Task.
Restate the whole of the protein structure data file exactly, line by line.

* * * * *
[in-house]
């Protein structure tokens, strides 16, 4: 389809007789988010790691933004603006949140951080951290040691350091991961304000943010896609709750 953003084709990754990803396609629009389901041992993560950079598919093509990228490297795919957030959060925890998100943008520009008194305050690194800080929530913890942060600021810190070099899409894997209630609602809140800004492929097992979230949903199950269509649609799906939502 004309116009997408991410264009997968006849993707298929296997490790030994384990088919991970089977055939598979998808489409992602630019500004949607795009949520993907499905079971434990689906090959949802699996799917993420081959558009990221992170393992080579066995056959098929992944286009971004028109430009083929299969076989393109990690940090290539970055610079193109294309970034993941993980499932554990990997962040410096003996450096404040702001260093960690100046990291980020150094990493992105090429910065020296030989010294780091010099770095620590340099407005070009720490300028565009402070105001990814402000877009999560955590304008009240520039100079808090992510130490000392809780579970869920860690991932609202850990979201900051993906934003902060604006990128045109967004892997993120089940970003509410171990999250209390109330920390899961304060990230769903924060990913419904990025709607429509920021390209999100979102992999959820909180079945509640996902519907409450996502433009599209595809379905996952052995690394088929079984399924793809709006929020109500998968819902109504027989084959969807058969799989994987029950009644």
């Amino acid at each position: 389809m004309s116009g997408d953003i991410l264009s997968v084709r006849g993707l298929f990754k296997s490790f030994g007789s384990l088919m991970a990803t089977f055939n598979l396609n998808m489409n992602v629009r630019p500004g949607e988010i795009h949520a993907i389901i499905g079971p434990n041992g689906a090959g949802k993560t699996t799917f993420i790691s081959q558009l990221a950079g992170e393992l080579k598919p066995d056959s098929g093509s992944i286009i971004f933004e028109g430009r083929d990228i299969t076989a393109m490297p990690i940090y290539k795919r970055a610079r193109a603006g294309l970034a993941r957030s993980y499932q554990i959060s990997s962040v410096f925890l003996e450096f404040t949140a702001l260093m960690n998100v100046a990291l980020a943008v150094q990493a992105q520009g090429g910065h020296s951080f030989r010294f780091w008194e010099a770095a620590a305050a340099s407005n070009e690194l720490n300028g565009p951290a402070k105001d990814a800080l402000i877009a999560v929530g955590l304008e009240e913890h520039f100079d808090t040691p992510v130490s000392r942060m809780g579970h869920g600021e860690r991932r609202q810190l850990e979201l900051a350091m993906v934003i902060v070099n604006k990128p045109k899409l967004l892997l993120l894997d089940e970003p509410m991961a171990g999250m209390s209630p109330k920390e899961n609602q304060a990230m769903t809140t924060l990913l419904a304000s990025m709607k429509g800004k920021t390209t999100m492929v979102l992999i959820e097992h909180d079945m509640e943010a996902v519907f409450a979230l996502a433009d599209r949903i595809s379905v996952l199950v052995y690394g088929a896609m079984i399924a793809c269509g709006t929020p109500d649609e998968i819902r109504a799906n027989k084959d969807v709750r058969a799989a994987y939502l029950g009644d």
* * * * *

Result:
[in-house]
């Protein structure tokens, strides 16, 4: 389809007789988010790691933004603006949140951080951290040691350091991961304000943010896609709750 953003084709990754990803396609629009389901041992993560950079598919093509990228490297795919957030959060925890998100943008520009008194305050690194800080929530913890942060600021810190070099899409894997209630609602809140800004492929097992979230949903199950269509649609799906939502 004309116009997408991410264009997968006849993707298929296997490790030994384990088919991970089977055939598979998808489409992602630019500004949607795009949520993907499905079971434990689906090959949802699996799917993420081959558009990221992170393992080579066995056959098929992944286009971004028109430009083929299969076989393109990690940090290539970055610079193109294309970034993941993980499932554990990997962040410096003996450096404040702001260093960690100046990291980020150094990493992105090429910065020296030989010294780091010099770095620590340099407005070009720490300028565009402070105001990814402000877009999560955590304008009240520039100079808090992510130490000392809780579970869920860690991932609202850990979201900051993906934003902060604006990128045109967004892997993120089940970003509410171990999250209390109330920390899961304060990230769903924060990913419904990025709607429509920021390209999100979102992999959820909180079945509640996902519907409450996502433009599209595809379905996952052995690394088929079984399924793809709006929020109500998968819902109504027989084959969807058969799989994987029950009644």
């Amino acid at each position: 389809m004309s116009g997408d953003i991410l264009s997968v084709r006849g993707l298929f990754k296997s490790f030994g007789s384990l088919m991970a990803t089977f055939n598979l396609n998808m489409n992602v629009r630019p500004g949607e988010i795009h949520a993907i389901i499905g079971p434990n041992g689906a090959g949802k993560t699996t799917f993420i790691s081959q558009l990221a950079g992170e393992l080579k598919p066995d056959s098929g093509s992944i286009i971004f933004e028109g430009r083929d990228i299969t076989a393109m490297p990690i940090y290539k795919r970055a610079r193109a603006g294309l970034a993941r957030s993980y499932q554990i959060s990997s962040v410096f925890l003996e450096f404040t949140a702001l260093m960690n998100v100046a990291l980020a943008v150094q990493a992105q520009g090429g910065h020296s951080f030989r010294f780091w008194e010099a770095a620590a305050a340099s407005n070009e690194l720490n300028g565009p951290a402070k105001d990814a800080l402000i877009a999560v929530g955590l304008e009240e913890h520039f100079d808090t040691p992510v130490s000392r942060m809780g579970h869920g600021e860690r991932r609202q810190l850990e979201l900051a350091m993906v934003i902060v070099n604006k990128p045109k899409l967004l892997l993120l894997d089940e970003p509410m991961a171990g999250m209390s209630p109330k920390e899961n609602q304060a990230m769903t809140t924060l990913l419904a304000s990025m709607k429509g800004k920021t390209t999100m492929v979102l992999i959820e097992h909180d079945m509640e943010a996902v519907f409450a979230l996502a433009d599209r949903i595809s379905v996952l199950v052995y690394g088929a896609m079984i399924a793809c269509g709006t929020p109500d649609e998968i819902r109504a799906n027989k084959d969807v709750r058969a799989a994987y939502l029950g009644d």